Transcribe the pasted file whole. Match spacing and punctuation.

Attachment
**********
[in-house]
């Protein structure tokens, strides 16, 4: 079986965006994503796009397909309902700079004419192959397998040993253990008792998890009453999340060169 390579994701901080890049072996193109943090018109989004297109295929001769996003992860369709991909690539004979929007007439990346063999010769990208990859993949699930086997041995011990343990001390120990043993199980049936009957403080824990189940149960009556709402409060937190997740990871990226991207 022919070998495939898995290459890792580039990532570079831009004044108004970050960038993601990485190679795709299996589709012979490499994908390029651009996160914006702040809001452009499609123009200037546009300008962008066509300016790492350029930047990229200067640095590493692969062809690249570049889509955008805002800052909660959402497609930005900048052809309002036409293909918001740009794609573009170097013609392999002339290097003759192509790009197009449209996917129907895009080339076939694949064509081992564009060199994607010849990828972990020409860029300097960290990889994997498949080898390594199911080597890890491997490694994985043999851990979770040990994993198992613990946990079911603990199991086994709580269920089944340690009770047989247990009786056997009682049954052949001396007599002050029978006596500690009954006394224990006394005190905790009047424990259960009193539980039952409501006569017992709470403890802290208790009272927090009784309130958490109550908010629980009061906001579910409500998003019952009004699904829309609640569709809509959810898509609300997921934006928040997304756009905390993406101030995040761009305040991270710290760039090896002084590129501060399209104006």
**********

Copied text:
[in-house]
């Protein structure tokens, strides 16, 4: 079986965006994503796009397909309902700079004419192959397998040993253990008792998890009453999340060169 390579994701901080890049072996193109943090018109989004297109295929001769996003992860369709991909690539004979929007007439990346063999010769990208990859993949699930086997041995011990343990001390120990043993199980049936009957403080824990189940149960009556709402409060937190997740990871990226991207 022919070998495939898995290459890792580039990532570079831009004044108004970050960038993601990485190679795709299996589709012979490499994908390029651009996160914006702040809001452009499609123009200037546009300008962008066509300016790492350029930047990229200067640095590493692969062809690249570049889509955008805002800052909660959402497609930005900048052809309002036409293909918001740009794609573009170097013609392999002339290097003759192509790009197009449209996917129907895009080339076939694949064509081992564009060199994607010849990828972990020409860029300097960290990889994997498949080898390594199911080597890890491997490694994985043999851990979770040990994993198992613990946990079911603990199991086994709580269920089944340690009770047989247990009786056997009682049954052949001396007599002050029978006596500690009954006394224990006394005190905790009047424990259960009193539980039952409501006569017992709470403890802290208790009272927090009784309130958490109550908010629980009061906001579910409500998003019952009004699904829309609640569709809509959810898509609300997921934006928040997304756009905390993406101030995040761009305040991270710290760039090896002084590129501060399209104006």